In March, Sukran Sir lost her father. Then she lost her job.
There was more bad news: The 58-year-old Ventura County resident was expecting to get unemployment benefits but hasn't heard whether she qualifies, despite two phone interviews.
Sir, who goes by the nickname "Suki," is counting on her inheritance to help turn things around. Sir's father, Suleyman, a former aerospace engineer, left her about $80,000 in cash and stocks and the family home in Oxnard.
But even that gain won't ensure a comfortable retirement, and it comes wrapped in complications.
"I have so many friends who are in my situation, either taking care of their parents or their parents have just passed away or are about to," Sir said. "Our parents didn't think very carefully about estate planning or trusts. He was like, 'You're my daughter, of course it is going to you.' He thought there wouldn't be any problems."
Many baby boomers are finding out that the bequests they'd been counting on may not be quite the windfall they'd expected. They're receiving less money than had been anticipated as recently as the 1990s, when experts were projecting a huge wealth transfer as the postwar generation passed on.
"The average inheritance is actually quite small, just fractionally above $40,000," said Anthony Webb, senior research economist at Boston College's Center for Retirement Research.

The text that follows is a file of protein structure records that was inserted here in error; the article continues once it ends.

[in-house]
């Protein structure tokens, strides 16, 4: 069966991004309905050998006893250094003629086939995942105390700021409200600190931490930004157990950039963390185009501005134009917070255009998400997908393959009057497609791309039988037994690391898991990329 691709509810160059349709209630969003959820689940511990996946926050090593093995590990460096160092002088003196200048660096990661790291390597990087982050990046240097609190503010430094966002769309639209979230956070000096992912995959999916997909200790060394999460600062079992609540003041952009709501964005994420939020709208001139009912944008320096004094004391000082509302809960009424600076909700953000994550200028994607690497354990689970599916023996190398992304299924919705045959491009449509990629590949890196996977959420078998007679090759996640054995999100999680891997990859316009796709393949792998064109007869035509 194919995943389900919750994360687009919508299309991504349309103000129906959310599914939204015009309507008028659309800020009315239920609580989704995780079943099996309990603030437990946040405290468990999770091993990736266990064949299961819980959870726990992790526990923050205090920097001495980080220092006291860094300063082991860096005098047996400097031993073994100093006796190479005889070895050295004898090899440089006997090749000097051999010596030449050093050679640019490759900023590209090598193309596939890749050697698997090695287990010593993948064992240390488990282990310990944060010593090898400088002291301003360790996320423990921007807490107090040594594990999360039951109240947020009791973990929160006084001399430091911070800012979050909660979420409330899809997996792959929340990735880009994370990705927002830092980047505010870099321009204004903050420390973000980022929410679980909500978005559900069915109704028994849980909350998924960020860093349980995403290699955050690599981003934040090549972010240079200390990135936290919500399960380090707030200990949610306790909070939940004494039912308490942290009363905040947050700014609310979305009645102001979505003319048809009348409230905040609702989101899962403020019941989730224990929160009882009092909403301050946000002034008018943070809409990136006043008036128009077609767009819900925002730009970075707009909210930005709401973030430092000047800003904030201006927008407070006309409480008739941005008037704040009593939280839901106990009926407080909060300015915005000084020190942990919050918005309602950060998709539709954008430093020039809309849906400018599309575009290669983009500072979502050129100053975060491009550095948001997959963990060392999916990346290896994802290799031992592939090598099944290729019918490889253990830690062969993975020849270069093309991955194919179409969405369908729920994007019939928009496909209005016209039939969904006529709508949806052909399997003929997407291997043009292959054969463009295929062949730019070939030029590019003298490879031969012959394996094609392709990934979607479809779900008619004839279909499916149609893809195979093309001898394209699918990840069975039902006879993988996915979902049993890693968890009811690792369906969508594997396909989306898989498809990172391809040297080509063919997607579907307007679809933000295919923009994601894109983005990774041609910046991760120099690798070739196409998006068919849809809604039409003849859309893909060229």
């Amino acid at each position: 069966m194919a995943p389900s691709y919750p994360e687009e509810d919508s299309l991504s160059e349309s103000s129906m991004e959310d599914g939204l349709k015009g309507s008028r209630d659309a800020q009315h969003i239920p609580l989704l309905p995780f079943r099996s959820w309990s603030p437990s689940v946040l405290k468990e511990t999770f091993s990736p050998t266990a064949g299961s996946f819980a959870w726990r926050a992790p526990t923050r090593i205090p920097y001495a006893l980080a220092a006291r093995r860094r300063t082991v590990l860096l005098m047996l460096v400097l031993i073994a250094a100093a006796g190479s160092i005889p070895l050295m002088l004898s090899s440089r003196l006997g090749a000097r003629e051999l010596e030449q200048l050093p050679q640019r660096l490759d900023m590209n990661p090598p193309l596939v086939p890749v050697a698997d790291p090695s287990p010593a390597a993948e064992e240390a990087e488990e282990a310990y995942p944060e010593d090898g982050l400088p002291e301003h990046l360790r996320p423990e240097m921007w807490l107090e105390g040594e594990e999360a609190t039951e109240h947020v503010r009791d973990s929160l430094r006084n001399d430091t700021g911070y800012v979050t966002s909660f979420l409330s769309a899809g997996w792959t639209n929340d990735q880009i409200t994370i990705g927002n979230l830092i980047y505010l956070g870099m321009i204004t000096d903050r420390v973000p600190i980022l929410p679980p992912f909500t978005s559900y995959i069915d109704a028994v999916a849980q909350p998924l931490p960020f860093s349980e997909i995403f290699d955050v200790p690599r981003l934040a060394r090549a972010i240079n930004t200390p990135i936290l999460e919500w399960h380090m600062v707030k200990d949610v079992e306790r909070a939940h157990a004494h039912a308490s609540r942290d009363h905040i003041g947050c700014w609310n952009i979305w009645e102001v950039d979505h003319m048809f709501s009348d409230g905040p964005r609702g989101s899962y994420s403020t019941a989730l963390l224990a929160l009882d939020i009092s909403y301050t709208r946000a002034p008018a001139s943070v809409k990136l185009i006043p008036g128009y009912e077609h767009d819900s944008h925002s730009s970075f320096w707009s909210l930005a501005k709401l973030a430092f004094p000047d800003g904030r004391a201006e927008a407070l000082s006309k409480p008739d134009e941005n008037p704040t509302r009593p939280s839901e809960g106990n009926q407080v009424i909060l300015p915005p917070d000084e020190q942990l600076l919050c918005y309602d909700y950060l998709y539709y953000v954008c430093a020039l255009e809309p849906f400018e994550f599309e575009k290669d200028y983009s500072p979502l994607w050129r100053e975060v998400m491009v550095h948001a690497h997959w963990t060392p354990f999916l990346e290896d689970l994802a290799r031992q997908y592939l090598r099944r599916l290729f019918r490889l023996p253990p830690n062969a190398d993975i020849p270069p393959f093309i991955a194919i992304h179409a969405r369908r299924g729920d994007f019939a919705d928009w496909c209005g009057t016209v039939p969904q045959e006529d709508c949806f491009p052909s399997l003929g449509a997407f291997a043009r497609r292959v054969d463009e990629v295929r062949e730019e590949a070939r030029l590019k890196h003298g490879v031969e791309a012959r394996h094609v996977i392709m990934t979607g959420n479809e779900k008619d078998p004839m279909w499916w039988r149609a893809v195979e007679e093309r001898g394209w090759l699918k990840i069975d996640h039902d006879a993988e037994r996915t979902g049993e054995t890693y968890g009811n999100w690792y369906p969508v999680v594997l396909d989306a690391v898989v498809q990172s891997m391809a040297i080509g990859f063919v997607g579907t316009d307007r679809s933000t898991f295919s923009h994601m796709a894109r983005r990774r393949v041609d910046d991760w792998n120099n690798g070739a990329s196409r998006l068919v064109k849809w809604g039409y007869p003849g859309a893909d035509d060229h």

Webb attributed the diminished payout to stock market downturns and the recession. In addition, boomers' parents are living longer and facing higher costs for health services and long-term care.
"The average home price in America is only a fraction of what it is in Southern California," Webb said, "and it's very easy for that housing wealth to be eaten up by long-term care costs and the like."
Sir is better off than most. Her parents left her a mortgage-free home valued at about $420,000, bringing her inheritance up to about $500,000.
But estate planning can be confusing, and the hand-over isn't always smooth.
Sir already has made a common mistake: She closed her father's bank and credit union accounts shortly after his death and now she's having trouble cashing dividend checks from an investment account because they were made out to her father's estate.
"Do not prematurely close the deceased's bank accounts," said certified financial planner Sandra C. Field, who reviewed Sir's finances. "Wait six months, nine months or even a year."
Sir ran into more difficulties because funds from the credit union were made out to the estate.
It would have been easier for Sir if her father had established "payable on death" bank accounts naming her as the designated recipient or had set up a "transfer on death" designation affidavit, Field said.
Complicating the picture, Field said, is that rush of emotions that comes with an inheritance for adult children nearing the end of their working years.
"They are terrified about doing something wrong," Field said. "They tend to have some debt, not a lot of savings.... Some view it as their last chance to save their retirement."
Many people haven't saved enough on their own to maintain their accustomed lifestyle in retirement. Among those ages 55 to 64 with 401(k) plans or IRAs, the average amount saved per household was just $120,000, Webb said, and they are the lucky ones. Among those with no 401(k) or IRA accounts, Webb said, "it's pretty certain that they have virtually nothing in savings."
Sir has about $100,000 in savings and investments as well as about $18,000 in credit card debt.
She dreams of being able to travel to places such as her native country, Turkey. She had planned to do some serious remodeling on her Oxnard home, perhaps even replacing the roof.